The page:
What should students be studying in college? No one seems to agree anymore. Slate has taken the occasion to ask an array of prominent academics to tackle the question at the heart of this debate. Click here to read more from our symposium on reinventing college, and here to read more from Slate's "College Week."
For me, the best way to think about Stanley Katz's idea of a "magic wand" is to imagine what kind of effect we would want it to produce if we waved it. By effect, I don't mean what would happen to the curriculum ("Great Books" vs. "Distribution" or "Modes of Thought") or to pedagogical technique (discussion vs. lecture), but what would change in the lives of students. Helping students achieve competence in a certain discipline is the business of the various academic departments. Liberal education ought to be the collective effort of all departments to help students achieve two objectives in their lives: personal happiness and civic responsibility.
When these objectives converge more than conflict in the life of a mature person, we call that person a "citizen" in the normative sense of the word. It seems to me that underlying all schemes of liberal education, no matter how they differ in their instrumental details, is the idea that an educated citizen is someone who recognizes that personal happiness depends, at least in part, on making some contribution to what our Constitution calls "the general welfare."
Here, of course, is where the moral, political, and pedagogical arguments begin rather than end—which is why students need to be equipped to debate with others and with themselves what are the rights and responsibilities of citizenship and what, exactly, the general welfare might be.
At Harvard, where I went to college about 20 years after Katz did, such debates were pretty much left to the ad hoc mixing of students in the residential houses. Sometimes they happened. Sometimes they didn't. At Columbia, where I teach, we have something called the "Core Curriculum"—an attempt to foster the debate more formally. The Core consists of two yearlong required courses (a "Great Books" course called Literature Humanities, and a "Key Ideas" course called Contemporary Civilization), along with semester-long courses in music, art, and, recently added, a new course called "Frontiers of Science." There is also a distribution requirement designed to insure that students get some exposure to non-Western cultures.
I like this curriculum. I enjoy teaching in it when I can find time (these courses require approximately twice as much work as any other course—and, as Katz points out, all the incentives are to avoid them). And I like the effects of the Core on the students who enroll in my more specialized (not necessarily more "advanced") courses on this or that aspect of American culture. One effect is that all students bring to the table some familiarity with a common group of challenging books and therefore have something to talk about with one another. Another effect is that the random assignment of students to Core classes, which are taught in small groups, tends to work against the impulse to congregate exclusively with others of similar inclination, interest, or background.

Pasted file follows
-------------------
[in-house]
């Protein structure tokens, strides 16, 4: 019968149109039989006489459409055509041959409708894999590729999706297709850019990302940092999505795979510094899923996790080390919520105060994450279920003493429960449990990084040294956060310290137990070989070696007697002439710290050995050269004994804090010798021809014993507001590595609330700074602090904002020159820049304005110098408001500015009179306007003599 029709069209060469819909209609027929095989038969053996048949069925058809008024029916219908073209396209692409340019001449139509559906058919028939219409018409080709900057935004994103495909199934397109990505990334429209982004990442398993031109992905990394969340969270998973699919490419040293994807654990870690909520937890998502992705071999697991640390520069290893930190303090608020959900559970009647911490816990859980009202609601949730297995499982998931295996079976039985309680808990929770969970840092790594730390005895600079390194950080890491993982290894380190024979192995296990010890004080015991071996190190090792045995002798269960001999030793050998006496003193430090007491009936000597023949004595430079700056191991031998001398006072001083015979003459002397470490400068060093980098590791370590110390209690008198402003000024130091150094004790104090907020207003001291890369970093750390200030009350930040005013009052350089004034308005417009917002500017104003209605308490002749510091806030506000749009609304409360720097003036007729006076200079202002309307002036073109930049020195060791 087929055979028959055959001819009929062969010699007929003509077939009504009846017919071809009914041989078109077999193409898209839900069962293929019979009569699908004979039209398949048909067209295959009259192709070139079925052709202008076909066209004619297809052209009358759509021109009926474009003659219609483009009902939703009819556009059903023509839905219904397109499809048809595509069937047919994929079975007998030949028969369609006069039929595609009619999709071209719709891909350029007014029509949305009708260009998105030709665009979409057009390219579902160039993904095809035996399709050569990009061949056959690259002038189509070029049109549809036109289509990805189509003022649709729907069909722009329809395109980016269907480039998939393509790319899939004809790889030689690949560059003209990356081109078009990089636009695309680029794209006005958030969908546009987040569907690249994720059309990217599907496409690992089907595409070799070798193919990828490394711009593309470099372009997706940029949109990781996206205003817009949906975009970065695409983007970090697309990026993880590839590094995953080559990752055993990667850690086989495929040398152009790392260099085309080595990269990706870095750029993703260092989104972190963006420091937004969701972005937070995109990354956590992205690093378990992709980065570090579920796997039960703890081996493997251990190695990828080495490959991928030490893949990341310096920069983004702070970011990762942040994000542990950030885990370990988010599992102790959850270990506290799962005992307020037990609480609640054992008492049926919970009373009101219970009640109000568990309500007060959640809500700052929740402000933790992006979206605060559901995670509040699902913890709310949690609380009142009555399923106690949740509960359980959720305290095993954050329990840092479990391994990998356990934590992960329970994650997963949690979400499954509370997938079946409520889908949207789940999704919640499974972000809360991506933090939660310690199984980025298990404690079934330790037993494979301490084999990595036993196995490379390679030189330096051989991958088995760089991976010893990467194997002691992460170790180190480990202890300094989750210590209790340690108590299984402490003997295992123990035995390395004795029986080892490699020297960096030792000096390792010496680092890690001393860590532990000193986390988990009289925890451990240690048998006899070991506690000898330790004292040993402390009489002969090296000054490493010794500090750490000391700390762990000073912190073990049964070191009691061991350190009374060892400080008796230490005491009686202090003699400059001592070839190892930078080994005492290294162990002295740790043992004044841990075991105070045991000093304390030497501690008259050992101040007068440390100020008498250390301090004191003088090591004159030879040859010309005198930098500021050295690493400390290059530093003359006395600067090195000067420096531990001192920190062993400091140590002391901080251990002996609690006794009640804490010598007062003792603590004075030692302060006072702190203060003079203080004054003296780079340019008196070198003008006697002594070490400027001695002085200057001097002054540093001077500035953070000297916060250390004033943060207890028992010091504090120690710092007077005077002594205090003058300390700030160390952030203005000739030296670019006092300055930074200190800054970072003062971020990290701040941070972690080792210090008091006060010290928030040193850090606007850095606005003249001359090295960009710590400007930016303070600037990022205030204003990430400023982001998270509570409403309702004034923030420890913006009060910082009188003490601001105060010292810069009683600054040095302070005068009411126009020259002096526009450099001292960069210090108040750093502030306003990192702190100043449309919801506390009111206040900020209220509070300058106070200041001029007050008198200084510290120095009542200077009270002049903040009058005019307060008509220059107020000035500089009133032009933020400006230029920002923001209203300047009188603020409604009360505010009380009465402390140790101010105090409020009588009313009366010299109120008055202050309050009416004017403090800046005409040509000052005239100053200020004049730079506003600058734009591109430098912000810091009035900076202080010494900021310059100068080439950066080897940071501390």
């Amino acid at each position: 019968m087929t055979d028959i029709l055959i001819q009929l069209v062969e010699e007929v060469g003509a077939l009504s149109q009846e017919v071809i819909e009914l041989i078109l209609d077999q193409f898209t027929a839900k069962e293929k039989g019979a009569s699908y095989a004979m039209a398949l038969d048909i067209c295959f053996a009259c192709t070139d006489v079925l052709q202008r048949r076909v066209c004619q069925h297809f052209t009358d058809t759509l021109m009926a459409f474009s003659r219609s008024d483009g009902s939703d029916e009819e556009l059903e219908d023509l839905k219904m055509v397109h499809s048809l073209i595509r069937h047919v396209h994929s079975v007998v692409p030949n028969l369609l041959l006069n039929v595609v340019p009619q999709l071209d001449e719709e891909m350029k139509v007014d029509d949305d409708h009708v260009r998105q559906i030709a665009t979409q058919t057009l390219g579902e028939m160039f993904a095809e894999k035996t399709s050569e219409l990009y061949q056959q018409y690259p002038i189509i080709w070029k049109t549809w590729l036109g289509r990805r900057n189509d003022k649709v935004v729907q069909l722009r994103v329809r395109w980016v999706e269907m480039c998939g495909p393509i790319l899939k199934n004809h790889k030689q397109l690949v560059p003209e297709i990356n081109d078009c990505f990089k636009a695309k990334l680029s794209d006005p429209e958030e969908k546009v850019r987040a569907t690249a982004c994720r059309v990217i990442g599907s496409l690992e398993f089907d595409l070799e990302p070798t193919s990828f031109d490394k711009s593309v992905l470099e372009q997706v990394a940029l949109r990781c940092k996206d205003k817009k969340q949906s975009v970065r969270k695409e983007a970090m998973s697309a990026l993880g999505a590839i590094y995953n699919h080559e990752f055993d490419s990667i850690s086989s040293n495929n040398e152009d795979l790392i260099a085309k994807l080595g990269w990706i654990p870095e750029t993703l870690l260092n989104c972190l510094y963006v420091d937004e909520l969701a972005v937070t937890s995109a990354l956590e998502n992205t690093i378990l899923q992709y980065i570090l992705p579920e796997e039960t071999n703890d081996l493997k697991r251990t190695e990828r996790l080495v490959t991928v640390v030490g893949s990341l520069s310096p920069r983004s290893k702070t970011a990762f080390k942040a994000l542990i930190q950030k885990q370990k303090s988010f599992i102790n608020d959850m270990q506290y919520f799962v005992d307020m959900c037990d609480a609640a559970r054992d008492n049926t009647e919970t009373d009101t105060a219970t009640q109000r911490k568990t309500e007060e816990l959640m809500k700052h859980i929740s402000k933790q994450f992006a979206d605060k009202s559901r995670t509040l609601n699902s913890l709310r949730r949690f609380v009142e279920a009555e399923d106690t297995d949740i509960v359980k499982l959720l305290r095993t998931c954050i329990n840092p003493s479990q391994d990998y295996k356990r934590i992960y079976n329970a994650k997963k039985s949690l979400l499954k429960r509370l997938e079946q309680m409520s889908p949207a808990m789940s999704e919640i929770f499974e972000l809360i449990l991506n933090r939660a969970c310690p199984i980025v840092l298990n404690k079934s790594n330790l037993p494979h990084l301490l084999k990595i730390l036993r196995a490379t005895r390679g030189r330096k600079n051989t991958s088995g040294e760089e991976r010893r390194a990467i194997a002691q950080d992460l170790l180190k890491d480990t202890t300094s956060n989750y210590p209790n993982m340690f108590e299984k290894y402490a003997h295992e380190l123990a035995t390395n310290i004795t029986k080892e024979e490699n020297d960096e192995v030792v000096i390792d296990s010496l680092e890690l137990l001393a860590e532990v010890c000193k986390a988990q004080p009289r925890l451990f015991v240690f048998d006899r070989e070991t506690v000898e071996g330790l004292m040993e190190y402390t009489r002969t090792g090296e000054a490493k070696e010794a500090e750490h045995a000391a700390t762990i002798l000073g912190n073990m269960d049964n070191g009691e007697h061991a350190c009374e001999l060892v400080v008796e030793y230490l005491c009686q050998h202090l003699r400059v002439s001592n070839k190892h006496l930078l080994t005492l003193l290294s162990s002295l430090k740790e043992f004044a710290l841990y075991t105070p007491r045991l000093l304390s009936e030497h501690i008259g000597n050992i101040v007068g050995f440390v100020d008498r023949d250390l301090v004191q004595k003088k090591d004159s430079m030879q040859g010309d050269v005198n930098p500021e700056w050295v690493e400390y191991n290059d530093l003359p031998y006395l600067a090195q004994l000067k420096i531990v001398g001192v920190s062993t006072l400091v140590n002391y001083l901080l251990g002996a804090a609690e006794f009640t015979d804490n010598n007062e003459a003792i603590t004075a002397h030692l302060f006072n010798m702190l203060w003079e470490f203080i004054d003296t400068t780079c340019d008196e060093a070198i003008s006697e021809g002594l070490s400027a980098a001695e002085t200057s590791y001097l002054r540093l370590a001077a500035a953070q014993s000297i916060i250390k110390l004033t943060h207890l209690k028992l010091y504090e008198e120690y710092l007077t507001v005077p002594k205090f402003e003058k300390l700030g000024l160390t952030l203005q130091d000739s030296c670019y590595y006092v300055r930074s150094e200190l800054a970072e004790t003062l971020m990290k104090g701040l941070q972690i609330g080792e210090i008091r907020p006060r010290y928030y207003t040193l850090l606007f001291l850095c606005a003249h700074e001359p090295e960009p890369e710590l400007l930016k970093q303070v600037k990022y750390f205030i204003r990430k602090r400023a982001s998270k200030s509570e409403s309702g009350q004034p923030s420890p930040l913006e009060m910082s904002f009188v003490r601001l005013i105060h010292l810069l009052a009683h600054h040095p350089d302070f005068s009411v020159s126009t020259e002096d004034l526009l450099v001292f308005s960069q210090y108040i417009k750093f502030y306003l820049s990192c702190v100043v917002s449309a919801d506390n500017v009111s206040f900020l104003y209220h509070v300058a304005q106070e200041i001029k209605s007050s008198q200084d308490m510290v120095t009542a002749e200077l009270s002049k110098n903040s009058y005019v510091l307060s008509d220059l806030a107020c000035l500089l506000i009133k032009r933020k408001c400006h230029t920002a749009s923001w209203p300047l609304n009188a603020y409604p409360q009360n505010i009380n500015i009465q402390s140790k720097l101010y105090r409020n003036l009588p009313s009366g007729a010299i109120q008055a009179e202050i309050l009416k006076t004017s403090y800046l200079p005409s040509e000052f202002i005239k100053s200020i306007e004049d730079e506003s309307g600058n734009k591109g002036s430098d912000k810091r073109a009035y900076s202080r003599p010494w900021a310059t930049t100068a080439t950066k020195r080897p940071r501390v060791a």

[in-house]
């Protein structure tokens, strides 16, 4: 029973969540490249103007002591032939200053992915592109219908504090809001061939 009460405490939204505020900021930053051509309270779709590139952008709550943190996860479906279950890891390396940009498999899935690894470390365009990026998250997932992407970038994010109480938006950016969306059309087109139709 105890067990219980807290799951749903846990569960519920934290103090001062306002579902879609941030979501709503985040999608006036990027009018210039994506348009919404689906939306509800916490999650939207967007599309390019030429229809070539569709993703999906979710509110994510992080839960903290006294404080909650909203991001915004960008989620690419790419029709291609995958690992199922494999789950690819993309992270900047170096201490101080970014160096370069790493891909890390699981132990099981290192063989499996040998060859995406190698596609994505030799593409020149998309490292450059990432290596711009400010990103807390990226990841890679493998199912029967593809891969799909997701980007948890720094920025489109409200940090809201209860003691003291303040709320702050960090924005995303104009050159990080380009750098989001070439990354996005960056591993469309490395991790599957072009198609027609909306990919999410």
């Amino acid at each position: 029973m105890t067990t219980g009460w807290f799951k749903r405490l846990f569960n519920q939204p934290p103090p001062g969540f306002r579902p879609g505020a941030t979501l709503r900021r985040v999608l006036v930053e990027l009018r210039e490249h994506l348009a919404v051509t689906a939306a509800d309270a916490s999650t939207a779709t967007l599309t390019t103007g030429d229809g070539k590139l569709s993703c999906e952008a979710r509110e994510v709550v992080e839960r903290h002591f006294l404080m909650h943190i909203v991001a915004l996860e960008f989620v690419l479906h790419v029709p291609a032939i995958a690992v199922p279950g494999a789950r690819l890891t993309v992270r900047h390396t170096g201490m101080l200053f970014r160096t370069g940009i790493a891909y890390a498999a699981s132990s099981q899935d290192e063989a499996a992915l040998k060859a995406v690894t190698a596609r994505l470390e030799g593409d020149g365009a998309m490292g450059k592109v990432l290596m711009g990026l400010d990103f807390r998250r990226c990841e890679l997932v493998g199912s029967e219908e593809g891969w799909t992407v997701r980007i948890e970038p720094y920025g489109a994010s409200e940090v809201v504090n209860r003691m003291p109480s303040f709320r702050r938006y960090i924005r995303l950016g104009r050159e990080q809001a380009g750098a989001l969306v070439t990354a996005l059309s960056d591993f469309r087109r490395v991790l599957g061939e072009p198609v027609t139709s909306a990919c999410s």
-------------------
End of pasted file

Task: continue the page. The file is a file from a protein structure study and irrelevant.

I'm not sure how feasible such a core curriculum would be at other institutions. At ours it works pretty well. The students who choose to attend Columbia generally know what they're getting into, and Core courses furnish good memories for many of our alumni. In fact, I believe we should push the Core to live up to its original conception. The full name of the centerpiece course, "Introduction to Contemporary Civilization" emphasizes its introductory nature and its historical emphasis onclassic European texts. But "CC," as one of its faculty founders put it in the wake of World War I, was always intended to engage students with "the insistent problems of today"—toward the goal of ensuring that each generation "should be brought to some appreciation of its responsibility" as its steps out of college into the future.
For this reason, my colleagues and I in American Studies (we are a program, not a department) are trying to shape a curriculum in which junior and senior undergraduates, after completing their Core requirements, continue to engage the problems they encounter there, but to do so more concretely in the context of contemporary society—such problems as rights versus responsibilities; causes and effects of wealth and poverty; the relation between individual and group identity, and so on.
This means offering seminars (sometimes team-taught) on subjects that have both a long history and a current urgency—subjects such as constitutional debates over the limits of free speech, war and American values, or the ethics of triage in modern health care. As Katz points out, formidable obstacles can obstruct the development of a rich undergraduate curriculum. But I sense a growing appetite among students to think seriously about such issues, and a growing willingness, especially among younger faculty, to help them do so.